Using Macros To Get The Most Out — страница 2

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Macro, Record new Macro. Every keystroke is recorded. The recorded macro is automatically converted into VBA. Even the revisions are recorded, as evidenced below. Notice here that the “if” command was required. This nullified the prior formula, however the code is still recorded. After the macro is completed the work done on the spreadsheet can be deleted and the macro applied to the raw data. This is done by Tools, Macro, Play Macro. A screen will appear as follows, and the Average Growth macro is selected. Press Run and the commands are applied to the spreadsheet. The results are the appearance of a new data column “J’ with average growth figures expressed as a percentage. Whilst the record macro function is easy to use, it does have limitations. Most recorded macros

are designed to perform a specific task. Most designers are also the users and being under time constraints take shortcuts. This means that the macros can become so specific they will not be useful in even a slightly different situation. In the example performed above, what happens in the next year where there are six years of trading history? The recorded macro is rendered useless. Writing a macro in VBA can provide a tailored outcome no matter what the data range as the instruction can capture the data range until “blank”, rather than be limited to a prerecorded cell range. Attempts to change prerecorded macros can become incredibly frustrating. There are many commands that you need to learn to program VBA, one benefit of the record macro facility is that it can become a

ready reference for the 300 VBA instructions. In all the VBA component can allow for a myriad of functions that recording macros cannot. There are plenty of texts and courses on writing VBA code. Or for free you can surf the net at www.add-ins.com/tricks.htm. or www.excelvba.com/?source=goto www.beyondtechnology.com/tips.shtml . In short, be more professional by being more accurate, timely and providing accurate data. Use spreadsheeting. Use Macro’s. (1) Beaman I. R., Ratnatunga, J. A., Krueger, P. and Mudalige, N. (1998). Financial Modelling, 2nd Edition, Quill Press (2) Lee, J.C., (2000), Business and Financial Statistics Using Minitab 12 and Excel 97, Singapore, River Edge. (3) Kyd, C. W., Kinata, C., (1992),Complete Guide to Microsoft Excel Macros, Microsoft Press (4)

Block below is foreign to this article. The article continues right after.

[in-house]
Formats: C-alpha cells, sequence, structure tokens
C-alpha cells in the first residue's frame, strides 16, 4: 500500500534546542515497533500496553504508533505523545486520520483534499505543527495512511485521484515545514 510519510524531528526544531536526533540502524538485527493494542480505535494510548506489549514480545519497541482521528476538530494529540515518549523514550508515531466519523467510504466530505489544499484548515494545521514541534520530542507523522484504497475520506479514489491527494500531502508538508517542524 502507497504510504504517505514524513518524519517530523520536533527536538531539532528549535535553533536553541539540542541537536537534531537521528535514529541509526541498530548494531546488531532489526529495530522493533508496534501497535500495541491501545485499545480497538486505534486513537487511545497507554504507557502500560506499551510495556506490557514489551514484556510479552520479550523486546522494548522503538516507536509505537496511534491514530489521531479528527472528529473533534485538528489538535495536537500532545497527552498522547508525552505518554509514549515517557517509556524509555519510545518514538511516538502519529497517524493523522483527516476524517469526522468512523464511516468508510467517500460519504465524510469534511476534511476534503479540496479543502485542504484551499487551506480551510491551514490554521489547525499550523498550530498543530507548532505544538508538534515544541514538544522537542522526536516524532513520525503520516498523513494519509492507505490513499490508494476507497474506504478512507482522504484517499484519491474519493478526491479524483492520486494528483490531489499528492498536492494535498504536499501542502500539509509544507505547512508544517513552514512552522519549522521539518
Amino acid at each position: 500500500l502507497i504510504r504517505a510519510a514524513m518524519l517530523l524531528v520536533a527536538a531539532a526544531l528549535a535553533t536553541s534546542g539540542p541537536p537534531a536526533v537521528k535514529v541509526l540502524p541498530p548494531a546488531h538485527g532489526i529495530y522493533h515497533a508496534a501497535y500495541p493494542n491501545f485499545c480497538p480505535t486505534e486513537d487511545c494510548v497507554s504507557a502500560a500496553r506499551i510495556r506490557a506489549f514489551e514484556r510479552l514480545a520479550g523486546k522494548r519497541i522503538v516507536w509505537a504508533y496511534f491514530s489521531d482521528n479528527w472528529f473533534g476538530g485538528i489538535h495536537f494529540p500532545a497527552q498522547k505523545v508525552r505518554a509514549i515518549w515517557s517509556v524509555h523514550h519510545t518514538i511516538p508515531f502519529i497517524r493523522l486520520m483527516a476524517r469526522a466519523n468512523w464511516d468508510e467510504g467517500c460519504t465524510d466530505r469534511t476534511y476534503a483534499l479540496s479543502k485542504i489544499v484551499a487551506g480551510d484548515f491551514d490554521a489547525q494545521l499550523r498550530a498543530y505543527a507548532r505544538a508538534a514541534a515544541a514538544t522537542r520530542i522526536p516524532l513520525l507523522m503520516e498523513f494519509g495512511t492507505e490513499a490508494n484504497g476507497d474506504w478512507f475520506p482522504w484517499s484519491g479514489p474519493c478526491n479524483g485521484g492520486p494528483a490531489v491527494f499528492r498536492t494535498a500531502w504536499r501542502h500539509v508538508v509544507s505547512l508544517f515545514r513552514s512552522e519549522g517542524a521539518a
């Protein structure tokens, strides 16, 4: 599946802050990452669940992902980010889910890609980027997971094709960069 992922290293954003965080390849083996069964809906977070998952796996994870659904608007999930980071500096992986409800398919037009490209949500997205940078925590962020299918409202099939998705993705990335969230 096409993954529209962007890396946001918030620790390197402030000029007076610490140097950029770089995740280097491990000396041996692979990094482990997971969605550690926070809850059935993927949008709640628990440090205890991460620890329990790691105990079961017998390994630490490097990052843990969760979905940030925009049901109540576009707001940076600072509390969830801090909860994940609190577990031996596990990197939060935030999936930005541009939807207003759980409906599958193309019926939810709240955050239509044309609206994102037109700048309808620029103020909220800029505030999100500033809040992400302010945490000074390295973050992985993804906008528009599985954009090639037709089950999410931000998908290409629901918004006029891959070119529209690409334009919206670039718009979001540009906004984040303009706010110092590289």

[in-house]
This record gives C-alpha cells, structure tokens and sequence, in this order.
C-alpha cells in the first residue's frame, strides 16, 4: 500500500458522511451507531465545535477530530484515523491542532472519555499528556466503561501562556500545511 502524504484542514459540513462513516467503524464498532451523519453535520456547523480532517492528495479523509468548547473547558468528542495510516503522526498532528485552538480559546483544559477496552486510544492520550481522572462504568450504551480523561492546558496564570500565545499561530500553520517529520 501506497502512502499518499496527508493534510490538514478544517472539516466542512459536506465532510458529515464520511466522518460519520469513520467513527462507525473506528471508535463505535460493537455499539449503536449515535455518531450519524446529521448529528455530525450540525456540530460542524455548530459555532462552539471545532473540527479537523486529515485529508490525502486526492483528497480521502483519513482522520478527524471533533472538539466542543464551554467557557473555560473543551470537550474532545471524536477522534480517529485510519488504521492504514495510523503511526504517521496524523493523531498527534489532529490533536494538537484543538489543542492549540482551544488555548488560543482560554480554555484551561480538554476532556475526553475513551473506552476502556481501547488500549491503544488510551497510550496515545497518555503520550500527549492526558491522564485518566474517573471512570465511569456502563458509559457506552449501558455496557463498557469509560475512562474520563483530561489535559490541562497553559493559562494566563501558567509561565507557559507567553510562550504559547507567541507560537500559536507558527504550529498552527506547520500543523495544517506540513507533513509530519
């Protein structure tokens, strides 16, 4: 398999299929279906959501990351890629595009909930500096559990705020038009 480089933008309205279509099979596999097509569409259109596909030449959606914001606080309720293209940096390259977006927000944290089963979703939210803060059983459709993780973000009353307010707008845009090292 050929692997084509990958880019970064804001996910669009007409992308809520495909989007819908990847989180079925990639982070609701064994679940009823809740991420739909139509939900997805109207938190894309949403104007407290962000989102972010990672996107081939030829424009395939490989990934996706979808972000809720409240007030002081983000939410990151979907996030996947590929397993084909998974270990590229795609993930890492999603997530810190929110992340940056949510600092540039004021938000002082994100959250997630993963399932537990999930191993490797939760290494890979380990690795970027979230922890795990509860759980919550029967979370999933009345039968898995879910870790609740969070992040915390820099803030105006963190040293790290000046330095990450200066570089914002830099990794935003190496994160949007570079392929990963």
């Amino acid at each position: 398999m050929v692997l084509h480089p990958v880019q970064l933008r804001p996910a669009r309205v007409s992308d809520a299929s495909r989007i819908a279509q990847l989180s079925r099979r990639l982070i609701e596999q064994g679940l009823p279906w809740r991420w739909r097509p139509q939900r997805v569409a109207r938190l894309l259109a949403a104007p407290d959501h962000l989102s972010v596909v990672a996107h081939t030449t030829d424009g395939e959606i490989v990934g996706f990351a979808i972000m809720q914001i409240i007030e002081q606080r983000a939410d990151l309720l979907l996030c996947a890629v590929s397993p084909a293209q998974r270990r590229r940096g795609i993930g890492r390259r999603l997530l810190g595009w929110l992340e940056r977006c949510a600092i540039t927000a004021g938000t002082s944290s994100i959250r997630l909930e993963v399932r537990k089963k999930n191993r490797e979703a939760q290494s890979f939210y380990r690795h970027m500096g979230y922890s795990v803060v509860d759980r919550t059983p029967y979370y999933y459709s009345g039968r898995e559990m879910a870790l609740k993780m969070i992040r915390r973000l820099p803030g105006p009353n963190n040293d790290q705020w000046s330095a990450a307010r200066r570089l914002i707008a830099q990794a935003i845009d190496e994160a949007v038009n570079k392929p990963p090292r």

Kinkoph, S., (1999), The complete idiots guide to Microsoft Excel 2000, Indianapolis Ind, Que. (5) Albright, S. C., Winston, W. L., Zappe, C., (1999), Data Analysis ans Decision Making with Microsoft Excel, Pacific Grove CA, Duxbury Press. (6) Berk, K.N., Carey, P., (1996), Data Analysis with Microsoft Excel, Pacific Grove, Microsoft Press. (7) Wempen, F., Payne, D., (1999), The Essential Excel 2000 Book, Rocklin CA, Prima Tech (8) Perry, G., (1999), Excel 2000 Answers!, Berkley, CA, Osbourne. (9) Walkenbach, J., (1999), Excel 2000 Programming for Dummies, Foster City CA, Transworld. (10) http://support.microsoft.com/support/kb/articles/q177/7/60.asp (11) http://www.surfer.ch/opendir/Top/Computers/Software/Spreadsheets/Excel (12)

http://www.oclc.org/oclc/ill_mgmt_stats/reportmc.htm (13) http://support.microsoft.com/support/kb/articles/q177/7/60.asp (14) http://www.add-ins.com/online.htm (15) http://press.oreilly.com/excel.html (16) http://directory.google.com/alpha/Top/Computers/Software/Spreadsheets/Excel (17) http://www.oreilly.com/ (18) http://www.accountingadvisors.com/ (19) http://www.hqda.army.mil/AAAWEB/auditinfo.htm (20) http://www.mctc.commnet.edu/staff/kelly/ac105.html (21) http://www.npo.net/itrc/courses/spreadsheet.html